November 30, 2009 · Posted in Communications ·

In the first part of my Communications Series I looked at how we can communicate better by following German virtues and values. This time I want to take a closer look at the values Americans live by and see how those can possibly help improve our communication skills. I take L. Robert Kohls ‘ monograph “ The Values Americans Live By ,” written in the 1980s, as a guideline for what exactly American values are. Kohls, a former director of training for the U.S. Information Agency and the Meridian International Center in Washington, wrote this monograph to help foreign visitors to the United States avoid potential cultural pitfalls. Being a German living in Los Angeles, I am influenced by both cultures - and my communication practices have been influenced by principles that are common on either side of the Atlantic. The good thing about living in 2 cultures is that you sometimes can pick the best of both worlds and implement them in your daily life. It’s like eating pancakes for breakfast and schnitzel at lunch!

So, how can we make use of American values and virtues in our communication?

The following list of tips will show you how you can improve your communication and change your habits with a few easy tricks.

Communicate Better with a “Can Do” Attitude

Americans are known for their optimism and their belief that anything is possible - if you just put your mind to it. So why not instill some American confidence into your next conversation and communicate with a “Yes, I can” mind-set. Hey, Barack Obama won the presidency with this approach, so why shouldn’t you be more effective in your communication using the same method? Once your attitude changes towards a positive position your audience will experience a confident speaker and a genuine communicator.

Communicate Better with Equality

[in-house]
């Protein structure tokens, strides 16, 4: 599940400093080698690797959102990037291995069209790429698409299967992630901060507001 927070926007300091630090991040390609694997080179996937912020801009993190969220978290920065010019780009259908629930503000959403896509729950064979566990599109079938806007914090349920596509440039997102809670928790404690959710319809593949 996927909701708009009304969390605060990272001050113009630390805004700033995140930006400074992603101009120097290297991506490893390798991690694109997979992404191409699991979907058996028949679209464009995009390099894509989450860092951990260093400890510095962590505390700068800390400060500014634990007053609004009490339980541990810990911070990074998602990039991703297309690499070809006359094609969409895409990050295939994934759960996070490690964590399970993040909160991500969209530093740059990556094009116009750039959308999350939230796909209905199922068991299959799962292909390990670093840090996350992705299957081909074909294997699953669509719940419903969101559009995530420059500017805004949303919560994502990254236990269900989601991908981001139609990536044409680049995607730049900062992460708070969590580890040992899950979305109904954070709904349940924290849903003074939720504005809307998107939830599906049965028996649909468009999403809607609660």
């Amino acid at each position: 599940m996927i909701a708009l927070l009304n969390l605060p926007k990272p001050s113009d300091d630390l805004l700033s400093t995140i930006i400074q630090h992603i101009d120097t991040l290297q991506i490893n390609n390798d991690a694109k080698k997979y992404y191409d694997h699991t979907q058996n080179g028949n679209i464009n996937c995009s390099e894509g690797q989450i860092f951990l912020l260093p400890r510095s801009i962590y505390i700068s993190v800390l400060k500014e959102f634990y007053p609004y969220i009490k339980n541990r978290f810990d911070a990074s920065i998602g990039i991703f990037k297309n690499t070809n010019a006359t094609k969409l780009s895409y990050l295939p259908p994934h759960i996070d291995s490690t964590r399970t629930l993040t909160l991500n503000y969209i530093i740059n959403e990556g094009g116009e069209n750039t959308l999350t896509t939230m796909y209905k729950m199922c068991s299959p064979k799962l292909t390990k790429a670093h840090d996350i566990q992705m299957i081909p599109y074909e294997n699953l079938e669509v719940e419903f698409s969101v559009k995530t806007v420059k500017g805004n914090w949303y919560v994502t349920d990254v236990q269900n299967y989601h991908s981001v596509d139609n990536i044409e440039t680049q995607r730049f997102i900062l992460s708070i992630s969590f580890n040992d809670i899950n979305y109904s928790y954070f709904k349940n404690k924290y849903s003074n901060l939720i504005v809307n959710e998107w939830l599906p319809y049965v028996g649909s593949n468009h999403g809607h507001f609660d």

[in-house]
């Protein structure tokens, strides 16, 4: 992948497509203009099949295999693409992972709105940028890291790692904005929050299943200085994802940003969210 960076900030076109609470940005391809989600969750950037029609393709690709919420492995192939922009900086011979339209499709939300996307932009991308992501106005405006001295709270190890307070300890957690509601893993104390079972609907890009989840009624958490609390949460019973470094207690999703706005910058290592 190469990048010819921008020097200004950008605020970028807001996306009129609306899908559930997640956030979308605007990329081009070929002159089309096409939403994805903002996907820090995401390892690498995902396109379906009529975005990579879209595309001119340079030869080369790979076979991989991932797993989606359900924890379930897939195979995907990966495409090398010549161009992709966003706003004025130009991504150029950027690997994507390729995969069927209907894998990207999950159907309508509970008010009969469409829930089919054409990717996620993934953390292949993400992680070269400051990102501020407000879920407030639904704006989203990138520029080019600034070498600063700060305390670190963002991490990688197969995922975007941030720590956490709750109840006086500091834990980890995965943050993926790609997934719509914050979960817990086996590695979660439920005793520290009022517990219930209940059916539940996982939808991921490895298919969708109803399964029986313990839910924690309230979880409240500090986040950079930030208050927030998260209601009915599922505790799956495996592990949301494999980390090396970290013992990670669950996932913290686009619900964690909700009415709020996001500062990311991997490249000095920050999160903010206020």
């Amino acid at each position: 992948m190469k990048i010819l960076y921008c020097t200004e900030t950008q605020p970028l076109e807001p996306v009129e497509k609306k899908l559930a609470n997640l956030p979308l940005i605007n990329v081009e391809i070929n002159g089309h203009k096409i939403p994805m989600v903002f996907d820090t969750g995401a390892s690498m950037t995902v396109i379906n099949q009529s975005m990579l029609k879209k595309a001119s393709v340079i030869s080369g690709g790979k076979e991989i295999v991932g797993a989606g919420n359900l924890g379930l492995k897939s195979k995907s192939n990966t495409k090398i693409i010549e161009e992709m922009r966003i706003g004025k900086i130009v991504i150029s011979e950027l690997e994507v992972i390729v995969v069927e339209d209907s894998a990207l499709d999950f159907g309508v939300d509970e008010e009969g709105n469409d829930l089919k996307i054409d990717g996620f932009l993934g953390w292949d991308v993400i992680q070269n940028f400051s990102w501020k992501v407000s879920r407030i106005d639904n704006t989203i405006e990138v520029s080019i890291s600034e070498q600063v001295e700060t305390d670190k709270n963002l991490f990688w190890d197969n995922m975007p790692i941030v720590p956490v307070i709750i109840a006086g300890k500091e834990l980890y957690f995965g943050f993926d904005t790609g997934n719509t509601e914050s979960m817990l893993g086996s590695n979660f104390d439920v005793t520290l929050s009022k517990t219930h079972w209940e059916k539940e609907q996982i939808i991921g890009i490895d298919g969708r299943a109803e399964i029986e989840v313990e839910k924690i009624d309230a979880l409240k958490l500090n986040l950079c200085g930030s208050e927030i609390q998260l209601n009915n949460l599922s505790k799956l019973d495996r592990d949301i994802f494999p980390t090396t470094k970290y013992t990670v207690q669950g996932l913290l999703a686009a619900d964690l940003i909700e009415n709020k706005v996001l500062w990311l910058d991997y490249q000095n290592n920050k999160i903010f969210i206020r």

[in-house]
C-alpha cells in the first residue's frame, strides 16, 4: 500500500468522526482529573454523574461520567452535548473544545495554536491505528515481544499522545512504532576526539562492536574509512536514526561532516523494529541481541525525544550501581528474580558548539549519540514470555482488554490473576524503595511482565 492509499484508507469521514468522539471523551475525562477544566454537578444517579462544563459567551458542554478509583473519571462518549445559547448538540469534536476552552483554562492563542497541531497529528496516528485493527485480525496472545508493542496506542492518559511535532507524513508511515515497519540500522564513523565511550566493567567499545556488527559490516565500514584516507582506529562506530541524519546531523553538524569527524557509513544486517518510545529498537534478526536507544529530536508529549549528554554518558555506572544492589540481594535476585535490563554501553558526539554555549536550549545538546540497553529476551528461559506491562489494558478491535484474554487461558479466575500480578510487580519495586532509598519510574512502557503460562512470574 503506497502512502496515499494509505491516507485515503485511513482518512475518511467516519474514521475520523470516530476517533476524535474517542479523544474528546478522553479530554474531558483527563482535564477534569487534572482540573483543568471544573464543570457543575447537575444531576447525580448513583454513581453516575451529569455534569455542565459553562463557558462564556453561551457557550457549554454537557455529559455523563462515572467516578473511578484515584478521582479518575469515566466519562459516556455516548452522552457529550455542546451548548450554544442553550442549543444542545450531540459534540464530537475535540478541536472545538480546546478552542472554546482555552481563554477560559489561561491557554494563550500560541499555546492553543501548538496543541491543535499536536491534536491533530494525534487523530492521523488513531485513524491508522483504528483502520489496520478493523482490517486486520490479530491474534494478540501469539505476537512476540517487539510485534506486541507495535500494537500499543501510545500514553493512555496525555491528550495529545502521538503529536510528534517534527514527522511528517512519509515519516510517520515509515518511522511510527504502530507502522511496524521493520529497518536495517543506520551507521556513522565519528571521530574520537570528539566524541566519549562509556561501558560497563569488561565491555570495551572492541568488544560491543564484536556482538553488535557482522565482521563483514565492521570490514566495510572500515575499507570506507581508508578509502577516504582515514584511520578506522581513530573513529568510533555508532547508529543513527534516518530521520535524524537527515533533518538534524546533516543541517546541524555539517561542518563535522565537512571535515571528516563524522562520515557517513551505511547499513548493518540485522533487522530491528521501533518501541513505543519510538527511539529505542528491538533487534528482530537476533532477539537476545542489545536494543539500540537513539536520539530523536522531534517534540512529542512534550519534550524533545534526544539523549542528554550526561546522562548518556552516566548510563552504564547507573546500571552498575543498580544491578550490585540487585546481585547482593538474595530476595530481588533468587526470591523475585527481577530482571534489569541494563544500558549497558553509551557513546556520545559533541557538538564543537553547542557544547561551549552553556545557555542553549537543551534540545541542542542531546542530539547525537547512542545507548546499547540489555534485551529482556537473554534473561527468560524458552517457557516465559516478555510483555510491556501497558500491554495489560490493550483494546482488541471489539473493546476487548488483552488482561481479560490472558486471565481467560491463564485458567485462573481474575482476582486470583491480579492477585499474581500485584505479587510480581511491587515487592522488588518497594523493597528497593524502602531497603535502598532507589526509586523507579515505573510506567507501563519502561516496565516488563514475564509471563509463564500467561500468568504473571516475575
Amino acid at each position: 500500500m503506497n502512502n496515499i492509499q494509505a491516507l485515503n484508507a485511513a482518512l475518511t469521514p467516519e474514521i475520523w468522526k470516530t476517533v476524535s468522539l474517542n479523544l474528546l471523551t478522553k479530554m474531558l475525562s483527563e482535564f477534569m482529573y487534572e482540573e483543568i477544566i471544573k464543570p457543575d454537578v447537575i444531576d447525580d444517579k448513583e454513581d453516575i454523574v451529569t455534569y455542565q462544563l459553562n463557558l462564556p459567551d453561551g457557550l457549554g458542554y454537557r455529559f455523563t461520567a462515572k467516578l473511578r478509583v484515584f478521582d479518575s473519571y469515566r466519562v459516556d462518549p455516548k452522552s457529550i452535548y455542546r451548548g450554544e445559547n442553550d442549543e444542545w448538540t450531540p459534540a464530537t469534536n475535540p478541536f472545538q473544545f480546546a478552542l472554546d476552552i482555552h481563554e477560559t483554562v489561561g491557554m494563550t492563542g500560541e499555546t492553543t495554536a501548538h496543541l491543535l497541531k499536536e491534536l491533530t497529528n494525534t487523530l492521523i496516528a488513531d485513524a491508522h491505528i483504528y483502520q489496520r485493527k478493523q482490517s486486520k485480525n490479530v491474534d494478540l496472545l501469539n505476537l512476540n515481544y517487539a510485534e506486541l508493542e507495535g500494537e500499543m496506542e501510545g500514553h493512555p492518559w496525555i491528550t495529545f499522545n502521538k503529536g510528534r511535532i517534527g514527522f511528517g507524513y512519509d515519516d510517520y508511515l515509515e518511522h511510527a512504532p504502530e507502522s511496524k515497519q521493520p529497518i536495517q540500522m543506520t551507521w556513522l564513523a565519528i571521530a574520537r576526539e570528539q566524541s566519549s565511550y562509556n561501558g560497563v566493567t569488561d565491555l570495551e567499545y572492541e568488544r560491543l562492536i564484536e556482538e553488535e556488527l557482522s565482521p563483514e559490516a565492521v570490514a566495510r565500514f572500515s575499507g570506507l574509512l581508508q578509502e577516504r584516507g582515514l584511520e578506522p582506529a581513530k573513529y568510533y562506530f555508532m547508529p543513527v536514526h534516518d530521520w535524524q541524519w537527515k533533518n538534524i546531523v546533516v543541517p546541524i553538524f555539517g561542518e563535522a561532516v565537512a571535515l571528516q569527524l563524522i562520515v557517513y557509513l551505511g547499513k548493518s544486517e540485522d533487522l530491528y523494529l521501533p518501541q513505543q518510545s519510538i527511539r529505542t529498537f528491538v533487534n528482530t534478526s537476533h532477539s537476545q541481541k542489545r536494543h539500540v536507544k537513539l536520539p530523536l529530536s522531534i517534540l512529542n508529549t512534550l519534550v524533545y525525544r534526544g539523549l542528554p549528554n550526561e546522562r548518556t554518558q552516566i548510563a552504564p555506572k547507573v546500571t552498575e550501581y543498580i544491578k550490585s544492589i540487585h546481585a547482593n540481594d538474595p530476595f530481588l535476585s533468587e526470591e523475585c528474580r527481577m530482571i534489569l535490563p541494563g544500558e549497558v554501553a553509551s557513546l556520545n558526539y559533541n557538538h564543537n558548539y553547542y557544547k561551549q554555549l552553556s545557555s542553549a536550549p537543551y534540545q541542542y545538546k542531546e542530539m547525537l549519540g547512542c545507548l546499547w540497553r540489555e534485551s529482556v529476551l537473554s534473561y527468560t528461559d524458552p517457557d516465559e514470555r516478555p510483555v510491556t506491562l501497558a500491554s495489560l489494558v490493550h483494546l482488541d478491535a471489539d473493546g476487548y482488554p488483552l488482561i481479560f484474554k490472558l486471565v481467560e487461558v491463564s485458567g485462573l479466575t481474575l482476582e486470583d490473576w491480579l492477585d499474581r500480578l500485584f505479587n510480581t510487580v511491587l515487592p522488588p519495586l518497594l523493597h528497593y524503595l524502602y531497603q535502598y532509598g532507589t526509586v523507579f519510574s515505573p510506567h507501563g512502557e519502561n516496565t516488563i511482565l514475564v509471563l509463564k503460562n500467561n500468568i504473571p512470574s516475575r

In America, equality is considered an important civic and social goal. Why not using the concept of equality in our communication? Communicate by applying the same manner and choice of words to any group of people or individuals. By paying respect to your listeners you will earn their respect in return.

Communicate Better with Productivity

Have you met an American who’s not busy with something? Americans are highly productive and use their time wisely to manage their different tasks, jobs, and activities. We can improve our communication skills by keeping in mind the concept of productivity. Are you maybe preparing a speech? Plan your speech not only according to your audience but according to time. Keep it short, keep it simple and fill it with helpful advice and information. Or are you writing for the Web like me? In that case, productivity can mean resourcefulness and links.

Communicate Better with Uniqueness

Americans love their individual freedom. People strive after uniqueness and individuality. In the US, it’s not only ok to have something exclusive and unique to offer - it is desirable. So, why not be unique as a communicator. I’m not saying not to follow any rules. I’m saying to follow the rules in your own distinctive way. Do you have an accent? Embrace it, instead of trying to get rid of it. Do you have a particular sense of humor? Don’t hide it. A little wit works wonders, even in business communication. All I’m saying is: Let your personality shine through the next time you’re communicating. It’s the most valuable quality you have to offer.

Communicate Better with Competition

In Germany, we have the saying “competition is good for business”. Americans take it a step further in believing that competition brings out the best in individuals and businesses. Competition can also make us better communicators. How’s that? Competition can spur us on in writing a better novel or creating a more effective marketing email than our competitor. A friendly rivalry can boost our ego and motivate us to become a better communicator - whether we’re talking, writing or communicating in pictures or sound.

Now, go out and be a better communicator - and let me know how it goes! Can you think of any other American values that would help us become better communicators? I’m looking forward to reading about them. Leave a comment or drop me an email! Until then, tschüs and bye-bye!


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